Here is another piece that I wrote for Ink. It’s a look at MAGDANCE, a collaboration between the MacKenzie Art Gallery and New Dance Horizons. Bringing dance into the gallery space, blurring the lines between performance and visual art, is something that doesn’t have a lot of precedence – it’s very interesting to see, especially in Regina.
Putting together the MAGDANCE story was a stressful process. In addition to the usual headache of interviewing and writing, I crashed my car (for the first time ever) on the way to the MacKenzie to meet Timothy Long. On top of this, though I didn’t realize it at the time, I was coming down with the flu. Needless to say, I was pretty glad when I finally got it filed.
The MAGDANCE story wasn't my original plan. At the January Combat Improv show, there was a presentation about the new Creative City Centre. The project really caught my interest, and I wanted to explore it further in the form of a story. But, while doing background research, I found a feature that The Carillon had published last week. I really wasn’t sure whether to abandon the idea or to move forward. On one hand, after reading The Carillon story, I felt that, despite being 1200 words long, the story had very little tangible information. On the other hand, it was written only last week and there is no shortage of good art stories in Regina. Redundancy really is unnecessary. I finally opted to find a story elsewhere, and I’m glad I did –MAGDANCE turned out to be really neat.

-Noah out

Friday, January 28, 2011

Squash and Moncton

From January 7-9 I had the opportunity to participate in the 2011 Canadian Men’s Team Squash Championship in Moncton, New Brunswick. Overall, it was a great experience, though I kind of fell behind in school and the squash was disappointing. As a member of both the provincial team and the Sask Squash board I was selected to write a report on the tournament. I decided to throw it on the blog despite it maybe being a little technical. Squash is an individual sport, and the squash tournament an overwhelmingly solo expedition. Because of this reality, team tournaments (they’re rare - I’ve only ever played in two), which encourage an atmosphere of camaraderie instead of individualism, are always good experiences.
Men’s Teams 2011 Report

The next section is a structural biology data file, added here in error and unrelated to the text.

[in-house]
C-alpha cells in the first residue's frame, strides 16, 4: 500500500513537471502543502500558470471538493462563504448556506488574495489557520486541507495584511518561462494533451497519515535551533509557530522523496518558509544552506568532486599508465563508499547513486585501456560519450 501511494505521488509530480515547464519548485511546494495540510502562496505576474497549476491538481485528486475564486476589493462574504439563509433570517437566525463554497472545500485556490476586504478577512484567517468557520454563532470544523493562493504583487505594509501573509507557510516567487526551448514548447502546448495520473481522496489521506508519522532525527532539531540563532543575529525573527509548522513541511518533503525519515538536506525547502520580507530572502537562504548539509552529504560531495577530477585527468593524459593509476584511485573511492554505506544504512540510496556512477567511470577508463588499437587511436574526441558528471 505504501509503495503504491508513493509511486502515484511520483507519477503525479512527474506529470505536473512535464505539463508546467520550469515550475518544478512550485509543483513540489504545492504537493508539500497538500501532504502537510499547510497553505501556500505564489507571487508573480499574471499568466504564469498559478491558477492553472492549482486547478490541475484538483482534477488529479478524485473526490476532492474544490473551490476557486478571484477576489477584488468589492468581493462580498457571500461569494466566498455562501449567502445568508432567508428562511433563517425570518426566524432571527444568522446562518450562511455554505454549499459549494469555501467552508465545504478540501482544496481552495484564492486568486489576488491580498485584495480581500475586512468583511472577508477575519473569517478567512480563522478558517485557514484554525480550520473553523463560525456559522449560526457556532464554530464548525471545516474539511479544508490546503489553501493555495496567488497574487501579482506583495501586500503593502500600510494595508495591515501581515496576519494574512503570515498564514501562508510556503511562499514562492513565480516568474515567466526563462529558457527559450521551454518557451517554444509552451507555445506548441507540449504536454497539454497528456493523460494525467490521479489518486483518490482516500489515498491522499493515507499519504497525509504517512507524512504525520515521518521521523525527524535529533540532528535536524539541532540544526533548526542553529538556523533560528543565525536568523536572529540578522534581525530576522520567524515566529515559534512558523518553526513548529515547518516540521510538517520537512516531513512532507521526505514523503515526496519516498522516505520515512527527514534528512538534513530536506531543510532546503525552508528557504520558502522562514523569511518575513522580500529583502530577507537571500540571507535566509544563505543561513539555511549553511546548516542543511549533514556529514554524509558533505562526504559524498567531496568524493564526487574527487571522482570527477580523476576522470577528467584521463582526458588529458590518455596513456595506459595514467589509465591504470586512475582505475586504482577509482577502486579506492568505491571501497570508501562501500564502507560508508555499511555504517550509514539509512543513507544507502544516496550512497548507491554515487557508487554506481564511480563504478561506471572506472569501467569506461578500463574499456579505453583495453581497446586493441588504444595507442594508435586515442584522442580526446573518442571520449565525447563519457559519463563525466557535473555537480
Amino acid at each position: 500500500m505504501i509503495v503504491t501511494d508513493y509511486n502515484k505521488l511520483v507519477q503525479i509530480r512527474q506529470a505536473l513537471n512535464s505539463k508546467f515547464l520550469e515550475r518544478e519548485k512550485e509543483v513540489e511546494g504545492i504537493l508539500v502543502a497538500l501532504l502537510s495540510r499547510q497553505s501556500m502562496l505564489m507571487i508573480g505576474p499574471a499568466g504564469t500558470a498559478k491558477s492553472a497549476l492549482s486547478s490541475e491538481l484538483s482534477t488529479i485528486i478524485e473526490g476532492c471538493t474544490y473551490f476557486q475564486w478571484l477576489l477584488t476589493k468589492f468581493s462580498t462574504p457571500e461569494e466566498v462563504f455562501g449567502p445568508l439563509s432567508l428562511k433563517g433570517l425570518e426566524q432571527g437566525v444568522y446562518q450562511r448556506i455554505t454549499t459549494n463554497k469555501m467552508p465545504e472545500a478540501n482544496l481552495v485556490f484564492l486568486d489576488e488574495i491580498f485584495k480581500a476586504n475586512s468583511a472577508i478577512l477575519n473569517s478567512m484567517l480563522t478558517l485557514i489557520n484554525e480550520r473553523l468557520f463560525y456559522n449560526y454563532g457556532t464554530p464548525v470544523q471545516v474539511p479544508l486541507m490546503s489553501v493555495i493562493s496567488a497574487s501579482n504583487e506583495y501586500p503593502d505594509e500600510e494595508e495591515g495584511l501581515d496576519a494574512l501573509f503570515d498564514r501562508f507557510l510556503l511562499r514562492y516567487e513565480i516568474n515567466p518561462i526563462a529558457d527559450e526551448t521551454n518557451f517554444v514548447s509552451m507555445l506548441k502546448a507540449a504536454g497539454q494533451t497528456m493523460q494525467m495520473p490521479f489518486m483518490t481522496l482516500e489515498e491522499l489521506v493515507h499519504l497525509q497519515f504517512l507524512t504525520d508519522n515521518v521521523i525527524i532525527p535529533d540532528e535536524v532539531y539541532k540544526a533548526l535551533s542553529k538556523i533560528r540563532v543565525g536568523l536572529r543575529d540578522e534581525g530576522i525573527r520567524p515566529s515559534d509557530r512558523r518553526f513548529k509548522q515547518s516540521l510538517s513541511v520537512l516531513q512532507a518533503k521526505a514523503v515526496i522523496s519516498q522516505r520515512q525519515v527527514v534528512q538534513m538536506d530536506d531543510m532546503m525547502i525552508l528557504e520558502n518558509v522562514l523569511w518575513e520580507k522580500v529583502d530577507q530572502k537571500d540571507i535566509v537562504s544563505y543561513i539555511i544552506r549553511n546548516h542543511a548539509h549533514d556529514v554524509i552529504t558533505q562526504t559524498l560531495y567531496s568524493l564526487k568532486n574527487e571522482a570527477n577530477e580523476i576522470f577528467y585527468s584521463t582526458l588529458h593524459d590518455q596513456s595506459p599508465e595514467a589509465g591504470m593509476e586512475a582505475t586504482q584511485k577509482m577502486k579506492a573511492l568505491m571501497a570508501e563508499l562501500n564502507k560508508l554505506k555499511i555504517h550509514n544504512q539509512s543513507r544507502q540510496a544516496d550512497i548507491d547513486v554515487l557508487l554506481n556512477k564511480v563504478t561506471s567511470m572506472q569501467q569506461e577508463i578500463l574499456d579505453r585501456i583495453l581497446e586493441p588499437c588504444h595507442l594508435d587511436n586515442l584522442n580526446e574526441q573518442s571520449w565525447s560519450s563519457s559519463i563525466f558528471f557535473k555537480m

Moncton was a fascinating place and, overall, the tournament a positive experience. Beginning with how the drivers met us in the airport, the fact that the community was excited about hosting the tournament was obvious. Everyone I came into contact with was very welcoming and accommodating. Justin contrasted their behaviour with that of Torontonian hosts, who really could care less about the player’s experience and the tournament’s success. Though the interactions made me realize the terrible state my French is in, a reality I actively try to not think about, everyone was wonderful. It seemed there always were people available to help, whether you needed a ride to the club or merely a recommendation on where to find a good pint.
 A highlight for me was playing/watching high-level squash, and interacting with the other players. The level of discourse at this tournament was remarkable – these people know both their squash and know how to talk about it. I heard enough insights into the sport, and its societal reputation, to keep me thinking for weeks.
One conversation stands out in my mind. Though it doesn’t really have much to do with this report, I figured that I’d share it. With two very talented players, Justin and I discussed the difficulties faced in broadcasting squash and brainstormed the reasons televised squash has never caught on. I could write forever on the subject, but will just outline the main points. Squash is a game of subtleties, and professional athletes play in a way that only those with squash experience are able to properly comprehend the athleticism and skill involved. Also, there are very few breaks in squash a squash match. The continuous play leaves no time for instant replays or in-depth commentator analysis. Also, the fact that squash is played in a box limits the potential for artistic/interesting shooting. All these problems can be overcome with time, effort, creativity, and money. It would totally be worth it too, if it mean making squash interesting to a broader audience.
We placed ninth, well below our seeding. We lost our first match to a very dominant Manitoba team. Afterwards, we lost 2-1 to both PEI and NWT. This result was thoroughly disappointing. It is true that we are a much smaller province with much fewer squash players, but, as a board, we need to discuss possible ways to improve future results. Options include modifying the current eligibility restrictions, or altering the selection criteria. A selection model similar to the Canada Winter Games team might be beneficial, where interested players adhere to a predetermined training schedule and submit their training details to the selection committee.